Despite the budget price tag and inclusion of numerous sophisticated hardware and software features, the Honor 4X does not skimp on the essentials.
Holding the hefty 4X up to your ear is far less of a chore than you'd expect and the overall call experience is rather pleasant. The earpiece delivers a loud, crisp sound and the secondary microphone up top does a good job of cutting out background noise. The primary microphone also performs well, with those on the other end of the line stating that my voice sounded clear and perfectly audible.
The bottom mounted speaker on the Honor 4X may not look like much, but it sure does pack a punch. An extremely loud output means that you'll rarely miss a call or notification, even if the speaker is partly muffled.
Questionable aesthetics aside, Emotion UI 3.0 conveys the core smartphone features simply and effectively. The 'Dialler', 'Contacts' and 'Messaging' apps are all integrated, so no matter which app you choose to open from the homescreen, you're only just a swipe away from the other two.
A few of the pre-installed Google apps such as 'Photos', 'Chrome' and 'Hangouts' offer more feature-full and ecosystem-integrated alternatives than their stock Emotion UI counterparts. Although most users will find Honor's stock apps to be perfectly adequate for undertaking simple tasks, these extra options may cause unnecessarily confusion.
The three different keyboard apps included on the Honor 4X could also bamboozle first-time smartphone users. On this occasion I feel that the default Huawei Swype keyboard does a better job than the pre-loaded AOSP and Google alternatives. Keys are large, well spaced, and the autocorrect function is pretty intuitive.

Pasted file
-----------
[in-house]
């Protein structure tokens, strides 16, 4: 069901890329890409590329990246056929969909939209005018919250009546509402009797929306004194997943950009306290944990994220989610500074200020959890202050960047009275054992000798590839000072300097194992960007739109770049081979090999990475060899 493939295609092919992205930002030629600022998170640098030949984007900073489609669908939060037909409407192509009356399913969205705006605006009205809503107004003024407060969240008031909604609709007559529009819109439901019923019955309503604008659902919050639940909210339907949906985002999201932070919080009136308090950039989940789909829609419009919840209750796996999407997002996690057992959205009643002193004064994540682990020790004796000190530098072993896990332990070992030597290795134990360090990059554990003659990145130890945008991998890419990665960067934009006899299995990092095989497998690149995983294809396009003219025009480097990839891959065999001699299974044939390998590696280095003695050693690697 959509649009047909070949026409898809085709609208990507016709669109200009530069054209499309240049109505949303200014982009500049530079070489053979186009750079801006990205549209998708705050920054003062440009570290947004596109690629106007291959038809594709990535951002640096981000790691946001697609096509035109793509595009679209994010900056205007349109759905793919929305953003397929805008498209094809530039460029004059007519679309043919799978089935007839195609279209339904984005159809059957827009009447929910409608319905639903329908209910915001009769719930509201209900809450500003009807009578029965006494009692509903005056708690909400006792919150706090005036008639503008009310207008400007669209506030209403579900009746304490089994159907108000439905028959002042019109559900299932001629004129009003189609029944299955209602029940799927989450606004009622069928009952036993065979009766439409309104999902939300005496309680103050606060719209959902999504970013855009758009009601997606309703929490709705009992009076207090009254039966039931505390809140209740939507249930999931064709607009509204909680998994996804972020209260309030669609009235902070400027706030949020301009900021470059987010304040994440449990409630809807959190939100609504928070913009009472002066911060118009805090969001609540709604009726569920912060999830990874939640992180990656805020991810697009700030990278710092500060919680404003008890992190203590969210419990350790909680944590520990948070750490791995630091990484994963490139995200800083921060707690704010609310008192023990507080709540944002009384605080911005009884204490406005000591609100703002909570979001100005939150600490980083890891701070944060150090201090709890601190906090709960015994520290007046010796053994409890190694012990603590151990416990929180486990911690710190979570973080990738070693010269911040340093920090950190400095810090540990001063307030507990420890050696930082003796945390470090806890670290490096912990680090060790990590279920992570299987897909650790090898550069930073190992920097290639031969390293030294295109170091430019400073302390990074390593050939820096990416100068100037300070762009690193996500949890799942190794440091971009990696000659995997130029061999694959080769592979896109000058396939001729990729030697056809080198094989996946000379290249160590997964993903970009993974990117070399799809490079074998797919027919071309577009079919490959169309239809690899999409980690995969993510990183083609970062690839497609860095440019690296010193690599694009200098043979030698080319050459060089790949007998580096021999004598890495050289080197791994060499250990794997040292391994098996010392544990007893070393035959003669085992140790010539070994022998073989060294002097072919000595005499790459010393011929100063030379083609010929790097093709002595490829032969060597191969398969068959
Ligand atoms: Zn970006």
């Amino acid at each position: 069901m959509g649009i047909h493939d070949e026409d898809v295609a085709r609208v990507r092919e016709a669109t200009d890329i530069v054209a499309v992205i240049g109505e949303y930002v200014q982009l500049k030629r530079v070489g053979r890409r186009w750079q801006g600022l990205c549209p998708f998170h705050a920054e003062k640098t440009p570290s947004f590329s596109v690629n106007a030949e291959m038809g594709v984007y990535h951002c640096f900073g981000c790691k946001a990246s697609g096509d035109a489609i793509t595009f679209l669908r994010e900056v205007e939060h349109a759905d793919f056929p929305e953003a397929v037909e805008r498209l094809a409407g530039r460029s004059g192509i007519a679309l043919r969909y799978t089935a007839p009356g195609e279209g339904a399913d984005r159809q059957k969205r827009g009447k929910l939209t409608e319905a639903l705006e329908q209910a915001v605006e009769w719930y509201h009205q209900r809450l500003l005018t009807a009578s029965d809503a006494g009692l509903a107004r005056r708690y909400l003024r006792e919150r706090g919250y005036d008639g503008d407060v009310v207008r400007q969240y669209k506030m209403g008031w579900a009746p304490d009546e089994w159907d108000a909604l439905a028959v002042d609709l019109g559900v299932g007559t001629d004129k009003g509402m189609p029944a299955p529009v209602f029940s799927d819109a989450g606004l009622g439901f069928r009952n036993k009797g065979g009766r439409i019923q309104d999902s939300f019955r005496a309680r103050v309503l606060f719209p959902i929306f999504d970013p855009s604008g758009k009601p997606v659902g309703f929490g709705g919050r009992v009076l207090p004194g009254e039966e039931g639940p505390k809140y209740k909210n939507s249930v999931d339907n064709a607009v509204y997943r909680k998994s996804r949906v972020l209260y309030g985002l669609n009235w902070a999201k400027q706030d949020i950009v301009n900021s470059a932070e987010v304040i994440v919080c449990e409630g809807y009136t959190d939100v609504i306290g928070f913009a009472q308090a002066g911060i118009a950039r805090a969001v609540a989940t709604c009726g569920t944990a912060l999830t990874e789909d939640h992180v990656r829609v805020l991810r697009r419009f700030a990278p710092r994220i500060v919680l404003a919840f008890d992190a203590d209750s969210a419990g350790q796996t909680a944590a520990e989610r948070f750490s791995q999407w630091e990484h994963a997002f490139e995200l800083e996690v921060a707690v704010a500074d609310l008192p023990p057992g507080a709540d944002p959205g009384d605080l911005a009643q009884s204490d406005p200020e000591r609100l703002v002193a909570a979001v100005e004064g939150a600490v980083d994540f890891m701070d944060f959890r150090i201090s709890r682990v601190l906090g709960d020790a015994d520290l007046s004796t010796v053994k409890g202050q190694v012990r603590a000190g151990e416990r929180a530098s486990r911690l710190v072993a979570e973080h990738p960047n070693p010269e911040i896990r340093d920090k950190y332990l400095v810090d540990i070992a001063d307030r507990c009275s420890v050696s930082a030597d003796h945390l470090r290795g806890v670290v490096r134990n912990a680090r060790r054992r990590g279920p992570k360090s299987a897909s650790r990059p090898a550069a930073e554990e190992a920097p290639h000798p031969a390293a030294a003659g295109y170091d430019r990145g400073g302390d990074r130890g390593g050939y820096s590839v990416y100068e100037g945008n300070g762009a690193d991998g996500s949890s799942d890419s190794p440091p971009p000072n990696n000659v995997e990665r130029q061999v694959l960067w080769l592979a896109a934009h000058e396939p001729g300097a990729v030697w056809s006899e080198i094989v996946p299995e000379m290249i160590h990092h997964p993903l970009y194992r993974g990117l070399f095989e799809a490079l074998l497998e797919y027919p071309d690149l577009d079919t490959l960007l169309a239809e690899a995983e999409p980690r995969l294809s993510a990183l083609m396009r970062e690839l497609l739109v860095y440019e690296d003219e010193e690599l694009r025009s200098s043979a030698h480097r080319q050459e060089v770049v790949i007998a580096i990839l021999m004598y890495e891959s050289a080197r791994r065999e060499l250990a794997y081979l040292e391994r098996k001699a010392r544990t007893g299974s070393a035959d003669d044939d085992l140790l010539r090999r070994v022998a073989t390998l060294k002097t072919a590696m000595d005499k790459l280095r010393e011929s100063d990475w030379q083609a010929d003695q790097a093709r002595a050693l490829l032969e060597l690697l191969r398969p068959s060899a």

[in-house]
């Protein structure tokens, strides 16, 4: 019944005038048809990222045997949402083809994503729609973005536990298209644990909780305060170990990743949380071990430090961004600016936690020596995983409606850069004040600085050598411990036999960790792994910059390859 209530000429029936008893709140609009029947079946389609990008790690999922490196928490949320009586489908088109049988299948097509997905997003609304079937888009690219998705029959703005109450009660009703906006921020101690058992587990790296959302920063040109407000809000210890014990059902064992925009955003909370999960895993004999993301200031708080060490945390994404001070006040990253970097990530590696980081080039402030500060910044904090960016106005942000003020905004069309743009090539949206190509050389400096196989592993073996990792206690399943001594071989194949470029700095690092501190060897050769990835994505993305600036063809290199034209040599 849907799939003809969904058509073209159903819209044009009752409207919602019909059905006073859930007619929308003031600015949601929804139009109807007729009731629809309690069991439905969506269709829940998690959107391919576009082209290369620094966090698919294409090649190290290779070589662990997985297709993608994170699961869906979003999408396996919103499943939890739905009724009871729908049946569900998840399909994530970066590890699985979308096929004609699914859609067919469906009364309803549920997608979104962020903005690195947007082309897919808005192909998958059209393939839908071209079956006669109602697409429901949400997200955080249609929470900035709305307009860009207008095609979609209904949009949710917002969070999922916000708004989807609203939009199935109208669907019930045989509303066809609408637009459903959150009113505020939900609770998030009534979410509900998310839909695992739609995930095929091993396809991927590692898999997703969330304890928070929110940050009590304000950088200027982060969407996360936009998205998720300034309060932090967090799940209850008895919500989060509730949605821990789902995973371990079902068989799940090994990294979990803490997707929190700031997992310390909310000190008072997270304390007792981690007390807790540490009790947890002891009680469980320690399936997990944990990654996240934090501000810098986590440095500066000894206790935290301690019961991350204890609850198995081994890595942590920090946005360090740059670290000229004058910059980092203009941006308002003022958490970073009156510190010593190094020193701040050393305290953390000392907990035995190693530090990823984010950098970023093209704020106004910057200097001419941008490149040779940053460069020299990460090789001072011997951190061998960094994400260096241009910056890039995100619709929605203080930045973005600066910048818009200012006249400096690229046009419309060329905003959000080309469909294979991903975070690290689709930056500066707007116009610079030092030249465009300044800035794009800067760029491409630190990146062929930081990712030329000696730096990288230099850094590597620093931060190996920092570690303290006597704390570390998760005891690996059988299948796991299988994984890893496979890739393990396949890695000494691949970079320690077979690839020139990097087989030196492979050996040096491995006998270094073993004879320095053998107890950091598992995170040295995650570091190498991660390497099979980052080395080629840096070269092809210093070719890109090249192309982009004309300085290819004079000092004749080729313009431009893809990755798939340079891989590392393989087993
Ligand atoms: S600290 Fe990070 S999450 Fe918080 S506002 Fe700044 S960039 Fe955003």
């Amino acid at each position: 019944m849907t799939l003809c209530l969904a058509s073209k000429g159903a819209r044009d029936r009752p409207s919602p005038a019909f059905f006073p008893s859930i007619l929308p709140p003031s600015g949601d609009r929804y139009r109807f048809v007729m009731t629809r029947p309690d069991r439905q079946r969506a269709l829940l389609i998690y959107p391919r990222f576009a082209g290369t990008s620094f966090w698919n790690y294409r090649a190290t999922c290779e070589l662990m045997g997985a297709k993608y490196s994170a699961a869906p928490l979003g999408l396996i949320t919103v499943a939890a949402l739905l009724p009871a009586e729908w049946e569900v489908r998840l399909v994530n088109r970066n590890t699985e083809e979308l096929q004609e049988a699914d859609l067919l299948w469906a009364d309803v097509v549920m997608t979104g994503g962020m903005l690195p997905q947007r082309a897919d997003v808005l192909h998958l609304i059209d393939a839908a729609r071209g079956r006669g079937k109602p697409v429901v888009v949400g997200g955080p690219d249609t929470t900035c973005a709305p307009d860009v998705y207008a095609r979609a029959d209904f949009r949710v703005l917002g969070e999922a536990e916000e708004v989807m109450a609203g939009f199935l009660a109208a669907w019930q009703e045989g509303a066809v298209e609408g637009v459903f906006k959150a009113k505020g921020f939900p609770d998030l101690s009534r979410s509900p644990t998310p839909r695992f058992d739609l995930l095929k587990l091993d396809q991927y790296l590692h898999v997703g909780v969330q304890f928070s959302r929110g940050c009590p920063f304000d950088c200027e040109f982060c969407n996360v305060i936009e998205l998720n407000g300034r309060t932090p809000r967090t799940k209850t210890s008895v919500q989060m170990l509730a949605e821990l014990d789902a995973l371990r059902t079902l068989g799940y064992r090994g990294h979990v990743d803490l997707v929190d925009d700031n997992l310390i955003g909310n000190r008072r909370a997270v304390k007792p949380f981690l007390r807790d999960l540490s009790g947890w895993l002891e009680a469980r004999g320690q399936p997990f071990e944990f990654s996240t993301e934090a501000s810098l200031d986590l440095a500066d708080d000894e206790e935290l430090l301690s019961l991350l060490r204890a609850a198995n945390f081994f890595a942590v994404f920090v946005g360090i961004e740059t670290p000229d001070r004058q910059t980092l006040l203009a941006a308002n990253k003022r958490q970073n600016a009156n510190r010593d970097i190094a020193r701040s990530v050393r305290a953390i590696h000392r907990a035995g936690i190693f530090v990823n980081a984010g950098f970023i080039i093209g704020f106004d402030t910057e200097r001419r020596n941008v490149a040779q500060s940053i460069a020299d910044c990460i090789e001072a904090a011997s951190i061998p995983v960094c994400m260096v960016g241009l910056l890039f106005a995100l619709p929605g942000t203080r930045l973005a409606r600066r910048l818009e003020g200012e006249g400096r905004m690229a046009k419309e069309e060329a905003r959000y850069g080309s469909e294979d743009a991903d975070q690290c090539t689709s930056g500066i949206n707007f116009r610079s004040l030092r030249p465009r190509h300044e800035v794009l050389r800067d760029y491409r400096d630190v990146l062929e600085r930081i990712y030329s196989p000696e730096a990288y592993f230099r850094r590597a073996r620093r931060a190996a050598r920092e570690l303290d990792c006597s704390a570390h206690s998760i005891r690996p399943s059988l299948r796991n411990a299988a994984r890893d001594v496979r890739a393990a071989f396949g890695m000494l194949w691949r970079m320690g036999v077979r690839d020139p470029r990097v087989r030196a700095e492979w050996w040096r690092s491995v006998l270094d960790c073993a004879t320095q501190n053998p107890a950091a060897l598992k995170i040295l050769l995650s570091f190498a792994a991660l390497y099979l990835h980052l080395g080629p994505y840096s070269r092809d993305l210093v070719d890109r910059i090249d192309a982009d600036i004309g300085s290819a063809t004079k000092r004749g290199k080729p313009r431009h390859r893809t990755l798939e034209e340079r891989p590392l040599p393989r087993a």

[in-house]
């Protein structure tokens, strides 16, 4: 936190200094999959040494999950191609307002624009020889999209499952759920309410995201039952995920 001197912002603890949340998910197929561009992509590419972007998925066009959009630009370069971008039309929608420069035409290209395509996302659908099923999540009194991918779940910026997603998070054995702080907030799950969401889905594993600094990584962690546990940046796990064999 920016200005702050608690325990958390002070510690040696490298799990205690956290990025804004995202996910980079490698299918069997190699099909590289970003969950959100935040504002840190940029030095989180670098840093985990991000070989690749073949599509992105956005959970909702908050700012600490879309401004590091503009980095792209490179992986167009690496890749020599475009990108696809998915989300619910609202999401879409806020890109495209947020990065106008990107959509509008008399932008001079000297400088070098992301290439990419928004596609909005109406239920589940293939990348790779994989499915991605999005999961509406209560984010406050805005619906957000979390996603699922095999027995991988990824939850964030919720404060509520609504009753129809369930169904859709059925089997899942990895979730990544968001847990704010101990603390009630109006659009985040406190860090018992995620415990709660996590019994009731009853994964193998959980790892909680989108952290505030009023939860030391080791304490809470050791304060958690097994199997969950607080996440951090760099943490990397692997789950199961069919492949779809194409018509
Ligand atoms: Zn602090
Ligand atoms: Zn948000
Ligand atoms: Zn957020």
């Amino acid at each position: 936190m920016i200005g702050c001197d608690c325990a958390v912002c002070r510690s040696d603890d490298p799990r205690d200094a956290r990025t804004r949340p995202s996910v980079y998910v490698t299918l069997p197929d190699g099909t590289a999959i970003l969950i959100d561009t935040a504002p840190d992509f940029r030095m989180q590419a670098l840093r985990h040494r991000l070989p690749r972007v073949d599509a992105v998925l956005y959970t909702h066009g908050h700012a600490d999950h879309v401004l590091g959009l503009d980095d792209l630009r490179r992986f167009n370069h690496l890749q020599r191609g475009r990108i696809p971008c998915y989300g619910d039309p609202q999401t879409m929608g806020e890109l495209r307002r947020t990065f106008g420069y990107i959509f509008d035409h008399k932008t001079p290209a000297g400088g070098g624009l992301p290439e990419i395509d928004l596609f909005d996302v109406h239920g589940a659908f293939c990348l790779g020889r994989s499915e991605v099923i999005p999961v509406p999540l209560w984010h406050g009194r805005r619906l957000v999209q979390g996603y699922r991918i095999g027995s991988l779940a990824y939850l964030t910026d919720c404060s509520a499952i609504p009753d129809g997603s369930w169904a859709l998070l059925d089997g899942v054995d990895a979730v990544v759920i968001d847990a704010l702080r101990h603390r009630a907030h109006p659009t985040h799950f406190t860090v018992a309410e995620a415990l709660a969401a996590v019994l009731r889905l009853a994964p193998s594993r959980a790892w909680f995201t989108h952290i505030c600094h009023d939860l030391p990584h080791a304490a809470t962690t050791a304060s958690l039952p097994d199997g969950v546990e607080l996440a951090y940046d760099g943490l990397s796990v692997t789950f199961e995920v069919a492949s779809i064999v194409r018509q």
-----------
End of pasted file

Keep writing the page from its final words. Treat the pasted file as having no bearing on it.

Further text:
As a result, typing on the Honor 4X was a fluid and relatively error free experience. Swapping between multiple languages is as easy as holding down the space key, and the keyboard theme compliments Emotion UI 3.0 well.
Web browsing on the Honor 4X's stock browser or Google Chrome was smooth and snappy using mobile data and WIFI, partly thanks to the decent processing power available. Overall, Chrome was the swifter of the two, yet I really enjoyed using the full screen function of the stock browser when reading online articles.
If you consume a lot of media on your smartphone, then the Honor 4X has you covered. The combination of a large 5.5-inch display, powerful speaker and high-capacity battery result in a portable, media-centric device that will provide you with hours of entertainment.
Though the Honor 4X's speaker's output is loud, it does lack quality. Thus audiophiles will probably want to use a pair of headphones and turn on DTS sound enhancement in the settings in order to obtain decent audio quality.
If packing a powerful processor, dual-SIM functionality and huge battery into the Honor 4X wasn't enough already, the breakaway brand have managed to cram in a 13-megapixel shooter with single LED flash and a 5MP front-facing snapper.
The high mega-pixel count certainly doesn't tell the whole story but considering the low price of the Honor 4X, the primary camera performs remarkably well.
Out of the box, the resolution of the Honor 4X's camera defaults to just 10MP, in order to use a 16:9 aspect ratio. If you want bump up the resolution to the full 13MP you'll have to put up with a boxier 4:3 aspect ratio and the resultant black bar at the base of the viewfinder.
In general I found the camera software on the Honor 4X fairly polished and easy to navigate. Instead of stripping away features from the budget friendly 4X's Emotion UI camera app, Honor has retained the options found in more premium devices such as the Honor 6 and Huawei Ascend Mate 7.